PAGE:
While much has been said about Jodorowsky’s films, (I eagerly await the sequel to El Topo, called Abel Cain, and the new film Dance of Reality as much as the next geek) the proto-Entheodelic founder’s comic books were one of the central inspirations for my own work with my epic graphic novel trilogy KALI-YUGA. When I first stumbled upon his work I marveled; here is an author with a thoroughly European mindset on art, one that utilized sci-fi and fantasy tropes as a jump off point for some insanely awesome mystical ideas, with influences from techno-shamanism, magick, the tarot and the good ol’ psychedelia from the visionary plant world. Jodorowsky’s work in comics also introduced me to the fantastic French artists Enki Bilal and Philippe Druillett, each of them equally underrated and underappreciated as masterful epic storytellers.
The non-fiction version of these heady intellectual influences can perhaps best be understood by reading his excellent book Psychomagic, where Jodorowsky details his ideas on shamanism and how they can be applied for modern psychotherapeutic practices.
But part of the reason his comics are not as well known is also due to a lack of proper English translation. Much of the stuff that has made it into a version Americans can digest is downright verbally clunky, and in need of a desperate re-work. Nonetheless, The Incal is a comic equally at home with space-opera metaphysics and careful satire. In many ways, it was a kind of test run for the more refined Metabarons, a prequel of sorts which even contains a sly reference to the Yoga of Sound (Surat Shabd Yoga), when one of the main characters undergoes an initiation that rips off an ear to be replaced by a cyborg implant, a not-so subtle remark on the hallmarks of the Iron Age.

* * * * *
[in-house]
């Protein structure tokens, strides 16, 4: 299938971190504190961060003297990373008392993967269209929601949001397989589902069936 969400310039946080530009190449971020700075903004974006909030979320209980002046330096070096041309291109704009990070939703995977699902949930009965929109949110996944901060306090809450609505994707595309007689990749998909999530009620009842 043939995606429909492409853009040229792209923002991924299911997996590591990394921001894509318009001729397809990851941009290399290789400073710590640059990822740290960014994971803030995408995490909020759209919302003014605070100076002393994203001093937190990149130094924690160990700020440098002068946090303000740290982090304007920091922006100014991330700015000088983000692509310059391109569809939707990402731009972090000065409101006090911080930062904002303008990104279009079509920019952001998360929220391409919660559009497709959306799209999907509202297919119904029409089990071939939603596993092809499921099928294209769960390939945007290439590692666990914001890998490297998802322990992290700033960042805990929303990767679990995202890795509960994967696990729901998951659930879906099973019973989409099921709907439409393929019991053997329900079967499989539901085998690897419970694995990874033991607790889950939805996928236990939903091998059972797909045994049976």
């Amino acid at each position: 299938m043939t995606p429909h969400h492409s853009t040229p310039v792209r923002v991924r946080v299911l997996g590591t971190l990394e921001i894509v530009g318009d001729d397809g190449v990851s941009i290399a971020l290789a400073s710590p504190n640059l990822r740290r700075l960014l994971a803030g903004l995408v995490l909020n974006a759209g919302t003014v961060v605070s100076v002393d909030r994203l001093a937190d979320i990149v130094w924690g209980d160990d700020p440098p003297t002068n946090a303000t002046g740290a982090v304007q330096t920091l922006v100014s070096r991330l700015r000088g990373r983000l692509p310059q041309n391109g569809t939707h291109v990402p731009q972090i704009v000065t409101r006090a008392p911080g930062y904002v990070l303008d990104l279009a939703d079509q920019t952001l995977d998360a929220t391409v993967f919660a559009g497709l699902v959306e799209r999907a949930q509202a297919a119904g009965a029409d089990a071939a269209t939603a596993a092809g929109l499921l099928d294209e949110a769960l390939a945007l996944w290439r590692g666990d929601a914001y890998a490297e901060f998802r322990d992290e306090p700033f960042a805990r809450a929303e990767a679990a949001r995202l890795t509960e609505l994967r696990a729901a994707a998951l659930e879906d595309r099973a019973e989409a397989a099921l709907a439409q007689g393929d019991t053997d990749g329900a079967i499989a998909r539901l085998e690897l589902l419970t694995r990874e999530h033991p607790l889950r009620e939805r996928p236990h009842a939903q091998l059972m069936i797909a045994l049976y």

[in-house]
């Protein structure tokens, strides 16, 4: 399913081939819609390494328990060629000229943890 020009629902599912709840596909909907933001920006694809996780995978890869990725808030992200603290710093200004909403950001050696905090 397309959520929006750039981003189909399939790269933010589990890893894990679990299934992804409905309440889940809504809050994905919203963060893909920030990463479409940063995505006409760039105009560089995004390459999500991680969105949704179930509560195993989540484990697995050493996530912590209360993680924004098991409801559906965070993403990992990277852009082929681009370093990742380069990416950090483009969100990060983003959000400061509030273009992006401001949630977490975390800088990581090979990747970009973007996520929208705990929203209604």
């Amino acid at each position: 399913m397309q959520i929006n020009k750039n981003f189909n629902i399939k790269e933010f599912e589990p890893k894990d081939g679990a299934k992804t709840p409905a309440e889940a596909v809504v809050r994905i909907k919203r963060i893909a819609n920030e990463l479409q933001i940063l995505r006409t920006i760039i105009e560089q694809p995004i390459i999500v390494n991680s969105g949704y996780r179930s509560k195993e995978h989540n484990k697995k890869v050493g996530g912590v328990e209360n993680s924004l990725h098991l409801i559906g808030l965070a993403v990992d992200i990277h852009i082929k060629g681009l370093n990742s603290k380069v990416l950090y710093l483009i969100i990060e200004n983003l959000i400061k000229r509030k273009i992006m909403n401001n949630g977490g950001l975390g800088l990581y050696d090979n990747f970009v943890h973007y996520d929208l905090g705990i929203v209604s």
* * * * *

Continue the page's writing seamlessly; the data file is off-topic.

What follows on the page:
The gorgeous art by Juan Giménez also lends Metabarons a more serious and cinematic tone that can’t quite be captured by the slightly more cartoony work that Moebius did for The Incal. The epic story includes the typical subject matter; worlds made of pure marble, cybernetic weaponry allowing for psychic prowess, hermaphrodites, disembodied heads spouting off futuristic philosophy, samurai influence from the Bushido code, androgynous cyber shamans and other typical zaniness that is equally at home with the alchemical mixture of sacred and profane, an unconscious response to Mircea Eliade’s closet-Catholic mindset on the subject.
It’s incredible that it takes a full length documentary to prove that there is still a huge audience for such a daring artist, but hopefully Jodorowsky’s entheodelic storytelling prowess will continue to pave the way for many future artists inspired by stories that are informed by visionary transhuman states and the return of the sacred healing narrative that is often induced by shamanic medicine.